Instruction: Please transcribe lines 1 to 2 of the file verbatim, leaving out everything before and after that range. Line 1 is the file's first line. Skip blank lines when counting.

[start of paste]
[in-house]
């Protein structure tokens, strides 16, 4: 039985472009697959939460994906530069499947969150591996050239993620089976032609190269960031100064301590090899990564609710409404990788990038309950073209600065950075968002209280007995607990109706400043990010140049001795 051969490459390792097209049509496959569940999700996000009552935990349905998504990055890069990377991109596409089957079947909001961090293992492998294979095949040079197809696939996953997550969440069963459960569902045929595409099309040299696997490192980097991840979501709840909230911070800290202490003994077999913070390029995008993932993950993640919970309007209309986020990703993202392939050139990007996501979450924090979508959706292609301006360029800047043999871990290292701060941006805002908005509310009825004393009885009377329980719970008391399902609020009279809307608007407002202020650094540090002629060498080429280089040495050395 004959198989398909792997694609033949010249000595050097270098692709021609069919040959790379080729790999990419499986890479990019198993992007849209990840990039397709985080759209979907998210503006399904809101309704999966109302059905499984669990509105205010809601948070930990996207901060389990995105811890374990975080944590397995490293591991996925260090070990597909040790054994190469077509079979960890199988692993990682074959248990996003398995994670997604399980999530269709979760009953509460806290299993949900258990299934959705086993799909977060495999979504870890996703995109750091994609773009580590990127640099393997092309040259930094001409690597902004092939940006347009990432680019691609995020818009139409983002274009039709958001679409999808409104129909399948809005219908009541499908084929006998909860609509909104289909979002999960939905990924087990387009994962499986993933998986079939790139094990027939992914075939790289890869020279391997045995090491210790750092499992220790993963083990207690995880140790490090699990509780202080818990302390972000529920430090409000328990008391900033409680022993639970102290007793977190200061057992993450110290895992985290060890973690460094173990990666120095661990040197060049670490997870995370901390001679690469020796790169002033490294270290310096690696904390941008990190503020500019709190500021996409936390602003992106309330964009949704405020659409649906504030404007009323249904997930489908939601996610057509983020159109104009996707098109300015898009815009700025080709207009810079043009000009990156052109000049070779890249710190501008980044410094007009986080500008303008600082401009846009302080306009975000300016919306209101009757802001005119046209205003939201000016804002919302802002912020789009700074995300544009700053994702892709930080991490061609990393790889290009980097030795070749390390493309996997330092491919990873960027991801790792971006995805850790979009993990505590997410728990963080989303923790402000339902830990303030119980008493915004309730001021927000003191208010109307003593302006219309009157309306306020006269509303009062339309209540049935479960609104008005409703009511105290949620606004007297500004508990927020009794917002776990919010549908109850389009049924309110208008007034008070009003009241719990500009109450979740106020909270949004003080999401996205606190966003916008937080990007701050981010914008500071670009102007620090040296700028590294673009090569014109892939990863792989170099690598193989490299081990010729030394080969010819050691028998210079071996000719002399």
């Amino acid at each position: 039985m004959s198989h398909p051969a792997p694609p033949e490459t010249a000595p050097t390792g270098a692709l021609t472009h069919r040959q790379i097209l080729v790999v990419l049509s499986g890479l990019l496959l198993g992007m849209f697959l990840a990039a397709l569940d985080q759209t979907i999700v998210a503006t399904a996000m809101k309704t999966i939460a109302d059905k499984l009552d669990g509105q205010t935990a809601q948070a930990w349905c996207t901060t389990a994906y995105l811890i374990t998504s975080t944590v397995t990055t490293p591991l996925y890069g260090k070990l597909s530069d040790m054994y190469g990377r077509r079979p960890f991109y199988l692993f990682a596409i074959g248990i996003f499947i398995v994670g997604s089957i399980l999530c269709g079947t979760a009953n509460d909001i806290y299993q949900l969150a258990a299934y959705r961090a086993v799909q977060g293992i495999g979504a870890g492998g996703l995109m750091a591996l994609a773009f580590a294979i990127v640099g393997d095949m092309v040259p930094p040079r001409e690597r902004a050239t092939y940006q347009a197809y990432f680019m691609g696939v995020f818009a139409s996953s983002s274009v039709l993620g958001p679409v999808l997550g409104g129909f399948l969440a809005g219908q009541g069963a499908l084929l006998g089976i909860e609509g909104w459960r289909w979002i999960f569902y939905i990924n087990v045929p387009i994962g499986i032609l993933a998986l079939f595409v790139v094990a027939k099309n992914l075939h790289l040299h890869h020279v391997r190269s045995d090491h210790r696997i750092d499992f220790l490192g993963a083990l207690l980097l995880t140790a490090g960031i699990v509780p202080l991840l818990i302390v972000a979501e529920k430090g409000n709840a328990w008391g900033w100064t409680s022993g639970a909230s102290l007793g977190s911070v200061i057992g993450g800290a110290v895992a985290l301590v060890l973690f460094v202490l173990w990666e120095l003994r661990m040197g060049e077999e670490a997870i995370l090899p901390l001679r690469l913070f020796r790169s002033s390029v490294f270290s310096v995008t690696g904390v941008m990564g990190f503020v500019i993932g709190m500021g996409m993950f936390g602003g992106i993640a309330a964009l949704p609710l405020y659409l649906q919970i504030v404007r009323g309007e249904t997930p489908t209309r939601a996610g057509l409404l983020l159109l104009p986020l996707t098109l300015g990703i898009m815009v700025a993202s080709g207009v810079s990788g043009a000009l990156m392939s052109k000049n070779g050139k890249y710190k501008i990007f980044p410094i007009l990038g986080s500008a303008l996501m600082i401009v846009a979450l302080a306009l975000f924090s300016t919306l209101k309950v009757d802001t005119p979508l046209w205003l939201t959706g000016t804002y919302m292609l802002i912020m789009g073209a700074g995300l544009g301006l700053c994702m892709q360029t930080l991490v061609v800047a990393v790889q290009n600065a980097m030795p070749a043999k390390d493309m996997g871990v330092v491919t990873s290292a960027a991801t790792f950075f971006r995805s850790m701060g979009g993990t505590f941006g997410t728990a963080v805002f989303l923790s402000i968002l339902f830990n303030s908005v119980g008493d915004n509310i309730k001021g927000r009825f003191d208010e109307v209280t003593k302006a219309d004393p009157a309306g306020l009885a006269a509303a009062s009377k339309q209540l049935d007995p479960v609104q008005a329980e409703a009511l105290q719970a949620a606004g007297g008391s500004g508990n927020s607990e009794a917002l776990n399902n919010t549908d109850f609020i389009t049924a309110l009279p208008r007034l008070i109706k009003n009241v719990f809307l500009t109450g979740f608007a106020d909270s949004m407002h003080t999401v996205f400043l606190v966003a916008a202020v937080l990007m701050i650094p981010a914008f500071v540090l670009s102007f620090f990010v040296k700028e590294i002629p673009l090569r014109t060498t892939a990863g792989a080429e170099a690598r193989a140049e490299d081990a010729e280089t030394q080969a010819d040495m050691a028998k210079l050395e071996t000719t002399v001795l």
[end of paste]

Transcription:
[in-house]
């Protein structure tokens, strides 16, 4: 039985472009697959939460994906530069499947969150591996050239993620089976032609190269960031100064301590090899990564609710409404990788990038309950073209600065950075968002209280007995607990109706400043990010140049001795 051969490459390792097209049509496959569940999700996000009552935990349905998504990055890069990377991109596409089957079947909001961090293992492998294979095949040079197809696939996953997550969440069963459960569902045929595409099309040299696997490192980097991840979501709840909230911070800290202490003994077999913070390029995008993932993950993640919970309007209309986020990703993202392939050139990007996501979450924090979508959706292609301006360029800047043999871990290292701060941006805002908005509310009825004393009885009377329980719970008391399902609020009279809307608007407002202020650094540090002629060498080429280089040495050395 004959198989398909792997694609033949010249000595050097270098692709021609069919040959790379080729790999990419499986890479990019198993992007849209990840990039397709985080759209979907998210503006399904809101309704999966109302059905499984669990509105205010809601948070930990996207901060389990995105811890374990975080944590397995490293591991996925260090070990597909040790054994190469077509079979960890199988692993990682074959248990996003398995994670997604399980999530269709979760009953509460806290299993949900258990299934959705086993799909977060495999979504870890996703995109750091994609773009580590990127640099393997092309040259930094001409690597902004092939940006347009990432680019691609995020818009139409983002274009039709958001679409999808409104129909399948809005219908009541499908084929006998909860609509909104289909979002999960939905990924087990387009994962499986993933998986079939790139094990027939992914075939790289890869020279391997045995090491210790750092499992220790993963083990207690995880140790490090699990509780202080818990302390972000529920430090409000328990008391900033409680022993639970102290007793977190200061057992993450110290895992985290060890973690460094173990990666120095661990040197060049670490997870995370901390001679690469020796790169002033490294270290310096690696904390941008990190503020500019709190500021996409936390602003992106309330964009949704405020659409649906504030404007009323249904997930489908939601996610057509983020159109104009996707098109300015898009815009700025080709207009810079043009000009990156052109000049070779890249710190501008980044410094007009986080500008303008600082401009846009302080306009975000300016919306209101009757802001005119046209205003939201000016804002919302802002912020789009700074995300544009700053994702892709930080991490061609990393790889290009980097030795070749390390493309996997330092491919990873960027991801790792971006995805850790979009993990505590997410728990963080989303923790402000339902830990303030119980008493915004309730001021927000003191208010109307003593302006219309009157309306306020006269509303009062339309209540049935479960609104008005409703009511105290949620606004007297500004508990927020009794917002776990919010549908109850389009049924309110208008007034008070009003009241719990500009109450979740106020909270949004003080999401996205606190966003916008937080990007701050981010914008500071670009102007620090040296700028590294673009090569014109892939990863792989170099690598193989490299081990010729030394080969010819050691028998210079071996000719002399």